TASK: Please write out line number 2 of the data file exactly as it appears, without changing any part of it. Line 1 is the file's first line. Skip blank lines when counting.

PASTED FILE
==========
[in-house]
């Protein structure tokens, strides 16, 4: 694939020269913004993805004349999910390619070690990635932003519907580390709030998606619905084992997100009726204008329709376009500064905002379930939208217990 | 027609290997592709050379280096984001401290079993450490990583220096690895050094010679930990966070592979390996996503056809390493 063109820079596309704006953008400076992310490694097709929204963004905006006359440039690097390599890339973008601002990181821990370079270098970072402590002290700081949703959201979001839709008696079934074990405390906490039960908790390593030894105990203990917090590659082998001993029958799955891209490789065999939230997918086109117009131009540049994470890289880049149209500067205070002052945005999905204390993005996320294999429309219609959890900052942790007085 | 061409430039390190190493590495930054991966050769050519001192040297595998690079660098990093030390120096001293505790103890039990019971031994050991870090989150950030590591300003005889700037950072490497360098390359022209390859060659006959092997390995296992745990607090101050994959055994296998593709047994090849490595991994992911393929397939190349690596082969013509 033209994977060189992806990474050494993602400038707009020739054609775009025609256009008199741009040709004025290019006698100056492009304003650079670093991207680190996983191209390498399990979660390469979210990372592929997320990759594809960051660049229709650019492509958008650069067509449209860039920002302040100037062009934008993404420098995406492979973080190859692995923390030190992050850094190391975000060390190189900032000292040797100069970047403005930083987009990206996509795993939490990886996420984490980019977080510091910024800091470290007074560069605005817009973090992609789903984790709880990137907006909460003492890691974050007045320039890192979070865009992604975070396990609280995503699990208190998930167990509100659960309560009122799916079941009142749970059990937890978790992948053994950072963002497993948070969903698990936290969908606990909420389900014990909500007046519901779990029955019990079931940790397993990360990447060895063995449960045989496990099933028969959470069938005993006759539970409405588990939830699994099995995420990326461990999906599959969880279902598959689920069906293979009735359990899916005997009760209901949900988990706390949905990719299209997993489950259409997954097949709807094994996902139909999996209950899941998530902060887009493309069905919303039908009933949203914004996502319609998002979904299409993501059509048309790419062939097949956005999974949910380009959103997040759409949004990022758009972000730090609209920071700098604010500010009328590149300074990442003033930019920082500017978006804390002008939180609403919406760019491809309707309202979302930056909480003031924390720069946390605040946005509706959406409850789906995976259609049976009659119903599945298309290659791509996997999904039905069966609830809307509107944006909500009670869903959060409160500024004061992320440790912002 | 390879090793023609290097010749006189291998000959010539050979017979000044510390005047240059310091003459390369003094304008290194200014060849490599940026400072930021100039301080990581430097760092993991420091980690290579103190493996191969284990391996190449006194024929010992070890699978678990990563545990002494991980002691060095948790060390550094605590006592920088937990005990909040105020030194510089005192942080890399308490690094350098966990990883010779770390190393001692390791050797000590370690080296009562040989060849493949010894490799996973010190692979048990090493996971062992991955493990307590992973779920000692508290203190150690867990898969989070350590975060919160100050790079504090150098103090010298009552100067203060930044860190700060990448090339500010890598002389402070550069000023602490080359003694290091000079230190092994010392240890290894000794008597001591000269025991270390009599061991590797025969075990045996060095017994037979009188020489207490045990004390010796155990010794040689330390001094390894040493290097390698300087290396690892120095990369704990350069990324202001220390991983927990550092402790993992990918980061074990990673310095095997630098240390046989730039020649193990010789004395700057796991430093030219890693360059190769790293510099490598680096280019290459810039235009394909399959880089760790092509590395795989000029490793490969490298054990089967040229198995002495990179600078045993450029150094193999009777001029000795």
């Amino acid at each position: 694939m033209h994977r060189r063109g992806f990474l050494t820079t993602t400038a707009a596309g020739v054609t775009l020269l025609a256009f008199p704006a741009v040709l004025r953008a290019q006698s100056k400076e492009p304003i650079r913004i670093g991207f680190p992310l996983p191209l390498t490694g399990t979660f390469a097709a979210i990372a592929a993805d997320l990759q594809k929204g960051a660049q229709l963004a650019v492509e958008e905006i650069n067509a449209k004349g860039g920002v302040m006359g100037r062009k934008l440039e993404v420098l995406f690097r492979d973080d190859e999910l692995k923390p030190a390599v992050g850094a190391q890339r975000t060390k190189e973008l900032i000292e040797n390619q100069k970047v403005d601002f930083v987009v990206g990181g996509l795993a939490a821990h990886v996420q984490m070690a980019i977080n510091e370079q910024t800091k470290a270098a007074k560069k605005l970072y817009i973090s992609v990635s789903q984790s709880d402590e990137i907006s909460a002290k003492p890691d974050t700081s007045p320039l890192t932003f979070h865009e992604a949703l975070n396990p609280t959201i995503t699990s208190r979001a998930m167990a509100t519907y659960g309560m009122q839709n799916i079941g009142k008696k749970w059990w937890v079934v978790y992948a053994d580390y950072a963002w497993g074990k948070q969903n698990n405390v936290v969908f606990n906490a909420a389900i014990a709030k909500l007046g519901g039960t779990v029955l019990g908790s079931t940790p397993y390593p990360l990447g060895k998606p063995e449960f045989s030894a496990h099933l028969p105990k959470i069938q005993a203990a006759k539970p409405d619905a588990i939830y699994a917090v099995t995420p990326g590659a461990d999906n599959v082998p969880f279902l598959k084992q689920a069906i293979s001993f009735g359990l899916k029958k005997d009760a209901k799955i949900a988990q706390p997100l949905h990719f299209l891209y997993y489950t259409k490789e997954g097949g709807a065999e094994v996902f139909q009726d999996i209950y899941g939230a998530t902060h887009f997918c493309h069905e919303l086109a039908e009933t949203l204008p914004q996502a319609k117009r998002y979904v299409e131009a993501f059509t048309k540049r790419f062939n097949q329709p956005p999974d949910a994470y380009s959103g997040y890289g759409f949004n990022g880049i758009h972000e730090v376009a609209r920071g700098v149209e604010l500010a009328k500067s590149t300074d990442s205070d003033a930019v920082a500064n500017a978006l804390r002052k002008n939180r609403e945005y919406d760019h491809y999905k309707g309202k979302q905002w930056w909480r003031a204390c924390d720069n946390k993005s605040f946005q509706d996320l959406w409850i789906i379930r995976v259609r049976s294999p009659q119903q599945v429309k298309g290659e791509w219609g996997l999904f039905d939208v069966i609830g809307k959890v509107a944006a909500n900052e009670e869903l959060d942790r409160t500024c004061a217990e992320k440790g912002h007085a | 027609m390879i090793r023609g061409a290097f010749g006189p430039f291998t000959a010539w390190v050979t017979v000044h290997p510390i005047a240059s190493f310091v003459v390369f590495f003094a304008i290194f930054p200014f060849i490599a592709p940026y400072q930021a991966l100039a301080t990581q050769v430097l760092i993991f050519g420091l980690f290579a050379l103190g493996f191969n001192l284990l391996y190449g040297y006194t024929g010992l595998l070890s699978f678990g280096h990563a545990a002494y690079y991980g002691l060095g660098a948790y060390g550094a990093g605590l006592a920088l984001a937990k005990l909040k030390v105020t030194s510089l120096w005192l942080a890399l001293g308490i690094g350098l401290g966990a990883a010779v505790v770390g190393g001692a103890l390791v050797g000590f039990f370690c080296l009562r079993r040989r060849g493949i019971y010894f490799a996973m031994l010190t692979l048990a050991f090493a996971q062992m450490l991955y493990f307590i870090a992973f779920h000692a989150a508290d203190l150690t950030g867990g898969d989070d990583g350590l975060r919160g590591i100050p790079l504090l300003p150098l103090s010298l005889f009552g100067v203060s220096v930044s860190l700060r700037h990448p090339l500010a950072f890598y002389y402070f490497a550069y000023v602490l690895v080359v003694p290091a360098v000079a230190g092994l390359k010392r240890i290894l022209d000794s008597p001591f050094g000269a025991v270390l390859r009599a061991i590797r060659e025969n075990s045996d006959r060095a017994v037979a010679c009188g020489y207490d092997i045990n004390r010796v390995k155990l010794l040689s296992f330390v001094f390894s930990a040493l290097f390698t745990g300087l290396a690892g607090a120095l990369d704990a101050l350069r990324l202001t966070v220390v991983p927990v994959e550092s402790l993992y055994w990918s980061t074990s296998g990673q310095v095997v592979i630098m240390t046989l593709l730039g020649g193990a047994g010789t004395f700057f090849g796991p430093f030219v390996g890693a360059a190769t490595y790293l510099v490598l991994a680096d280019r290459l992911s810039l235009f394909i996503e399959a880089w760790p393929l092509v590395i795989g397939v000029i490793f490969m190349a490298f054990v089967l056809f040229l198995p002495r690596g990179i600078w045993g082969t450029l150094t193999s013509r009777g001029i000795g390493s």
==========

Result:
């Protein structure tokens, strides 16, 4: 694939020269913004993805004349999910390619070690990635932003519907580390709030998606619905084992997100009726204008329709376009500064905002379930939208217990 | 027609290997592709050379280096984001401290079993450490990583220096690895050094010679930990966070592979390996996503056809390493 063109820079596309704006953008400076992310490694097709929204963004905006006359440039690097390599890339973008601002990181821990370079270098970072402590002290700081949703959201979001839709008696079934074990405390906490039960908790390593030894105990203990917090590659082998001993029958799955891209490789065999939230997918086109117009131009540049994470890289880049149209500067205070002052945005999905204390993005996320294999429309219609959890900052942790007085 | 061409430039390190190493590495930054991966050769050519001192040297595998690079660098990093030390120096001293505790103890039990019971031994050991870090989150950030590591300003005889700037950072490497360098390359022209390859060659006959092997390995296992745990607090101050994959055994296998593709047994090849490595991994992911393929397939190349690596082969013509 033209994977060189992806990474050494993602400038707009020739054609775009025609256009008199741009040709004025290019006698100056492009304003650079670093991207680190996983191209390498399990979660390469979210990372592929997320990759594809960051660049229709650019492509958008650069067509449209860039920002302040100037062009934008993404420098995406492979973080190859692995923390030190992050850094190391975000060390190189900032000292040797100069970047403005930083987009990206996509795993939490990886996420984490980019977080510091910024800091470290007074560069605005817009973090992609789903984790709880990137907006909460003492890691974050007045320039890192979070865009992604975070396990609280995503699990208190998930167990509100659960309560009122799916079941009142749970059990937890978790992948053994950072963002497993948070969903698990936290969908606990909420389900014990909500007046519901779990029955019990079931940790397993990360990447060895063995449960045989496990099933028969959470069938005993006759539970409405588990939830699994099995995420990326461990999906599959969880279902598959689920069906293979009735359990899916005997009760209901949900988990706390949905990719299209997993489950259409997954097949709807094994996902139909999996209950899941998530902060887009493309069905919303039908009933949203914004996502319609998002979904299409993501059509048309790419062939097949956005999974949910380009959103997040759409949004990022758009972000730090609209920071700098604010500010009328590149300074990442003033930019920082500017978006804390002008939180609403919406760019491809309707309202979302930056909480003031924390720069946390605040946005509706959406409850789906995976259609049976009659119903599945298309290659791509996997999904039905069966609830809307509107944006909500009670869903959060409160500024004061992320440790912002 | 390879090793023609290097010749006189291998000959010539050979017979000044510390005047240059310091003459390369003094304008290194200014060849490599940026400072930021100039301080990581430097760092993991420091980690290579103190493996191969284990391996190449006194024929010992070890699978678990990563545990002494991980002691060095948790060390550094605590006592920088937990005990909040105020030194510089005192942080890399308490690094350098966990990883010779770390190393001692390791050797000590370690080296009562040989060849493949010894490799996973010190692979048990090493996971062992991955493990307590992973779920000692508290203190150690867990898969989070350590975060919160100050790079504090150098103090010298009552100067203060930044860190700060990448090339500010890598002389402070550069000023602490080359003694290091000079230190092994010392240890290894000794008597001591000269025991270390009599061991590797025969075990045996060095017994037979009188020489207490045990004390010796155990010794040689330390001094390894040493290097390698300087290396690892120095990369704990350069990324202001220390991983927990550092402790993992990918980061074990990673310095095997630098240390046989730039020649193990010789004395700057796991430093030219890693360059190769790293510099490598680096280019290459810039235009394909399959880089760790092509590395795989000029490793490969490298054990089967040229198995002495990179600078045993450029150094193999009777001029000795």